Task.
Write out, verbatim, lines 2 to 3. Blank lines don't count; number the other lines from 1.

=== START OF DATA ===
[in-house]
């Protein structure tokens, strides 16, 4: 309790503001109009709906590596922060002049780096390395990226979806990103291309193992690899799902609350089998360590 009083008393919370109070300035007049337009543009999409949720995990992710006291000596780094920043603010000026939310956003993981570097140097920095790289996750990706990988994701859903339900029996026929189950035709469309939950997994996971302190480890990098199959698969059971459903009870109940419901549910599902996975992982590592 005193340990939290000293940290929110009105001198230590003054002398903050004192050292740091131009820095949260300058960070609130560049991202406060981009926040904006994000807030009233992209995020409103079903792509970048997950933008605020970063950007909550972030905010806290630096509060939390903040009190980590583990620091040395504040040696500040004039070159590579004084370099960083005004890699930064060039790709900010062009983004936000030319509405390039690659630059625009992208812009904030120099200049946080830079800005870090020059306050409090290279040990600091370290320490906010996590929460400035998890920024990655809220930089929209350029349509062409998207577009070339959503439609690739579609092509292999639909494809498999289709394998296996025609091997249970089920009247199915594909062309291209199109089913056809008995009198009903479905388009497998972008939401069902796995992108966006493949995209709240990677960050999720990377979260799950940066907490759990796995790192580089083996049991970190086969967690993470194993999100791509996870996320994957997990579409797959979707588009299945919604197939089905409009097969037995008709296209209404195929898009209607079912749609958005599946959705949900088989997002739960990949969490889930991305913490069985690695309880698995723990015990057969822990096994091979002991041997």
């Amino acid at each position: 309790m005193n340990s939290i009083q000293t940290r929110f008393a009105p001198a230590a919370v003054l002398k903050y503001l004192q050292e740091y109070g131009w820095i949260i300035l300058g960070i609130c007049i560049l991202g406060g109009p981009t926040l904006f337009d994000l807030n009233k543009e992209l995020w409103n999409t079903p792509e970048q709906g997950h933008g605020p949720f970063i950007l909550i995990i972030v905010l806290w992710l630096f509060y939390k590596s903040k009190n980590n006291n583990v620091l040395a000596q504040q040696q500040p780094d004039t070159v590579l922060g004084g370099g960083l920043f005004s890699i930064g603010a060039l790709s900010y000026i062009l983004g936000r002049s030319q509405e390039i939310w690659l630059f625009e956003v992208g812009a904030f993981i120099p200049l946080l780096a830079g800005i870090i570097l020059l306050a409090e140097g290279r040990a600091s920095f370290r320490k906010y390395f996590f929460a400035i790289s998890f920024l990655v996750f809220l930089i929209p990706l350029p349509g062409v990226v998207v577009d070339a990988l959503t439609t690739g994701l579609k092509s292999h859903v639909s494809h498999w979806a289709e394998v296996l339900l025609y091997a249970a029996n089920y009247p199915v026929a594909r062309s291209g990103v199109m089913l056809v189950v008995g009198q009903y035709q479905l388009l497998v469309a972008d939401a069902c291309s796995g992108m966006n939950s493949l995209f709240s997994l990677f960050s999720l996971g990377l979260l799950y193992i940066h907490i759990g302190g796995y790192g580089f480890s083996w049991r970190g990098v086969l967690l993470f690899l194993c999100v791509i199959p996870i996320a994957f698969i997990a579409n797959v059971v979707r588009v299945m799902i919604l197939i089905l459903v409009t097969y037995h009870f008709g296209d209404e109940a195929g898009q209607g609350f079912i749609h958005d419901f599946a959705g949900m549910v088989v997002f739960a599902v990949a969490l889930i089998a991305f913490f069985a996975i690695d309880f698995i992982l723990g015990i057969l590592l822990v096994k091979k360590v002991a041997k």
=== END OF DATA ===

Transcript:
């Protein structure tokens, strides 16, 4: 309790503001109009709906590596922060002049780096390395990226979806990103291309193992690899799902609350089998360590 009083008393919370109070300035007049337009543009999409949720995990992710006291000596780094920043603010000026939310956003993981570097140097920095790289996750990706990988994701859903339900029996026929189950035709469309939950997994996971302190480890990098199959698969059971459903009870109940419901549910599902996975992982590592 005193340990939290000293940290929110009105001198230590003054002398903050004192050292740091131009820095949260300058960070609130560049991202406060981009926040904006994000807030009233992209995020409103079903792509970048997950933008605020970063950007909550972030905010806290630096509060939390903040009190980590583990620091040395504040040696500040004039070159590579004084370099960083005004890699930064060039790709900010062009983004936000030319509405390039690659630059625009992208812009904030120099200049946080830079800005870090020059306050409090290279040990600091370290320490906010996590929460400035998890920024990655809220930089929209350029349509062409998207577009070339959503439609690739579609092509292999639909494809498999289709394998296996025609091997249970089920009247199915594909062309291209199109089913056809008995009198009903479905388009497998972008939401069902796995992108966006493949995209709240990677960050999720990377979260799950940066907490759990796995790192580089083996049991970190086969967690993470194993999100791509996870996320994957997990579409797959979707588009299945919604197939089905409009097969037995008709296209209404195929898009209607079912749609958005599946959705949900088989997002739960990949969490889930991305913490069985690695309880698995723990015990057969822990096994091979002991041997």
């Amino acid at each position: 309790m005193n340990s939290i009083q000293t940290r929110f008393a009105p001198a230590a919370v003054l002398k903050y503001l004192q050292e740091y109070g131009w820095i949260i300035l300058g960070i609130c007049i560049l991202g406060g109009p981009t926040l904006f337009d994000l807030n009233k543009e992209l995020w409103n999409t079903p792509e970048q709906g997950h933008g605020p949720f970063i950007l909550i995990i972030v905010l806290w992710l630096f509060y939390k590596s903040k009190n980590n006291n583990v620091l040395a000596q504040q040696q500040p780094d004039t070159v590579l922060g004084g370099g960083l920043f005004s890699i930064g603010a060039l790709s900010y000026i062009l983004g936000r002049s030319q509405e390039i939310w690659l630059f625009e956003v992208g812009a904030f993981i120099p200049l946080l780096a830079g800005i870090i570097l020059l306050a409090e140097g290279r040990a600091s920095f370290r320490k906010y390395f996590f929460a400035i790289s998890f920024l990655v996750f809220l930089i929209p990706l350029p349509g062409v990226v998207v577009d070339a990988l959503t439609t690739g994701l579609k092509s292999h859903v639909s494809h498999w979806a289709e394998v296996l339900l025609y091997a249970a029996n089920y009247p199915v026929a594909r062309s291209g990103v199109m089913l056809v189950v008995g009198q009903y035709q479905l388009l497998v469309a972008d939401a069902c291309s796995g992108m966006n939950s493949l995209f709240s997994l990677f960050s999720l996971g990377l979260l799950y193992i940066h907490i759990g302190g796995y790192g580089f480890s083996w049991r970190g990098v086969l967690l993470f690899l194993c999100v791509i199959p996870i996320a994957f698969i997990a579409n797959v059971v979707r588009v299945m799902i919604l197939i089905l459903v409009t097969y037995h009870f008709g296209d209404e109940a195929g898009q209607g609350f079912i749609h958005d419901f599946a959705g949900m549910v088989v997002f739960a599902v990949a969490l889930i089998a991305f913490f069985a996975i690695d309880f698995i992982l723990g015990i057969l590592l822990v096994k091979k360590v002991a041997k």